The Equilibrium Man Challenge will follow six men from Corrs, Telstra, Mirvac and Cisco as they try to embrace flexible work practices over the coming six months, juggling client meetings with parent-teacher interviews.
The campaign aims to normalise flexible work practices for both genders and challenge the assumption that women should be children's primary caregivers - which Folklaw suggests should have been discarded a long time ago with typewriters and mid-morning martinis.
Corrs partner Michael Chaaya (pictured), who is married to federal MP Michelle Rowland, will take part in the series as he tries to adopt a more progressive approach to work.
Apart from challenging outdated ideas, Mr Chaaya also has a geographical challenge to overcome, as he and his wife split their young daughter’s care between Sydney and Canberra.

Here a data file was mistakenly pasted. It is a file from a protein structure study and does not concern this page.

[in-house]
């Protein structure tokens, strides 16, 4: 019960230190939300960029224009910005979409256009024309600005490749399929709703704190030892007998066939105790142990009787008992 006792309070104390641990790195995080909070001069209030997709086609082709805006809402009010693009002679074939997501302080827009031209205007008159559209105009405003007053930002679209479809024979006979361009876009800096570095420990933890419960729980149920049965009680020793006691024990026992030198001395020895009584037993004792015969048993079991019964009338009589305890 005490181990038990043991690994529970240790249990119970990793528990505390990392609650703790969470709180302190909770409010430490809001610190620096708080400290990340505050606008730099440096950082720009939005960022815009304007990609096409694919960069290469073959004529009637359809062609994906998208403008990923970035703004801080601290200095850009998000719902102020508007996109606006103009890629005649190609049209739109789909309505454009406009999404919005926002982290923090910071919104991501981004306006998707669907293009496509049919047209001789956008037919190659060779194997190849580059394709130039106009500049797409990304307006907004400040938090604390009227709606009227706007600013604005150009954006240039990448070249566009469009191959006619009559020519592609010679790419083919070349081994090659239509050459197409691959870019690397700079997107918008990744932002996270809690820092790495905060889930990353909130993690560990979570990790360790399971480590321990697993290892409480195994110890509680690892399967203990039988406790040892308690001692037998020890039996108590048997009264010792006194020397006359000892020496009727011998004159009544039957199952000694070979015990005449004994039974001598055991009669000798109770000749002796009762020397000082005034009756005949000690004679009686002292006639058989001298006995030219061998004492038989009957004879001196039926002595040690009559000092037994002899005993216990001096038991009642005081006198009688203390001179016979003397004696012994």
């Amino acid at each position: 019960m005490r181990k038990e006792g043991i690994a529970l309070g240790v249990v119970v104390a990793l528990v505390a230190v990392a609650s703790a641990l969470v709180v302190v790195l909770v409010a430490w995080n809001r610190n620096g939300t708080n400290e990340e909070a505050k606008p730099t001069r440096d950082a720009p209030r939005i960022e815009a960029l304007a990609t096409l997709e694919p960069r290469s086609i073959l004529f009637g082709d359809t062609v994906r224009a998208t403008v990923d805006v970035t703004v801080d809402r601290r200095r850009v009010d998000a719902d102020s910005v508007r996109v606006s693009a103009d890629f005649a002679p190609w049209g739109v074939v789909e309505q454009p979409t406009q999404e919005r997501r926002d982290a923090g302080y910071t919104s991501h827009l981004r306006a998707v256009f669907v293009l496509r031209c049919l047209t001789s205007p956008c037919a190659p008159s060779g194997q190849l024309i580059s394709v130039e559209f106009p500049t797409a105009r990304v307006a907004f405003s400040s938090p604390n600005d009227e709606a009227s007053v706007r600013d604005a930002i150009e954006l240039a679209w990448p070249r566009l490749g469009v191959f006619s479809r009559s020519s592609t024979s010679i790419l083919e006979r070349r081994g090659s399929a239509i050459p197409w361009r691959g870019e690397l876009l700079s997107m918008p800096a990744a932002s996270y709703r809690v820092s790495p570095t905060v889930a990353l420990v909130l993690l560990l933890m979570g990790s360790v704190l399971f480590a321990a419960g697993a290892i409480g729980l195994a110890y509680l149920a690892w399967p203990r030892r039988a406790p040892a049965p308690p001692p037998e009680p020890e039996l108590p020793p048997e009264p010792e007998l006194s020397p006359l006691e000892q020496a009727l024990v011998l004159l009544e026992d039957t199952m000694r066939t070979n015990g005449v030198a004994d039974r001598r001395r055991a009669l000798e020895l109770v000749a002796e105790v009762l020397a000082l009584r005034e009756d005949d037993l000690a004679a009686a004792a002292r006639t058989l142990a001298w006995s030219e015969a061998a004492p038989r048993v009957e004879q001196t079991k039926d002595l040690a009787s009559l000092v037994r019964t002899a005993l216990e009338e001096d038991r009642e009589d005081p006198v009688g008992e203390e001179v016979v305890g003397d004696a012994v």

The project has been endorsed by an extensive list of organisations, including the six participating companies, the Australian government’s Workplace Gender Equality Agency and the Diversity Council.
WGEA acting director Louise McSorley said the project aimed to change the concept that childcare was a “women’s problem.”
“The male breadwinner model is a thing of the past, and flexibility is equally relevant to men and women,” she said.
Research bears out the (apparently revolutionary) idea that men might want to be involved in raising their own children, with the Diversity Council Australia reporting one in five men had considered leaving their organisation due to a lack of flexibility.
Nonetheless, many employers appear surprised at the notion, with just 9.8 per cent of men’s requests for flexible arrangements accepted compared to 17.8 per cent of women’s, the report found.
Episodes of the Equilibrium Challenge will be posted online over the coming months.
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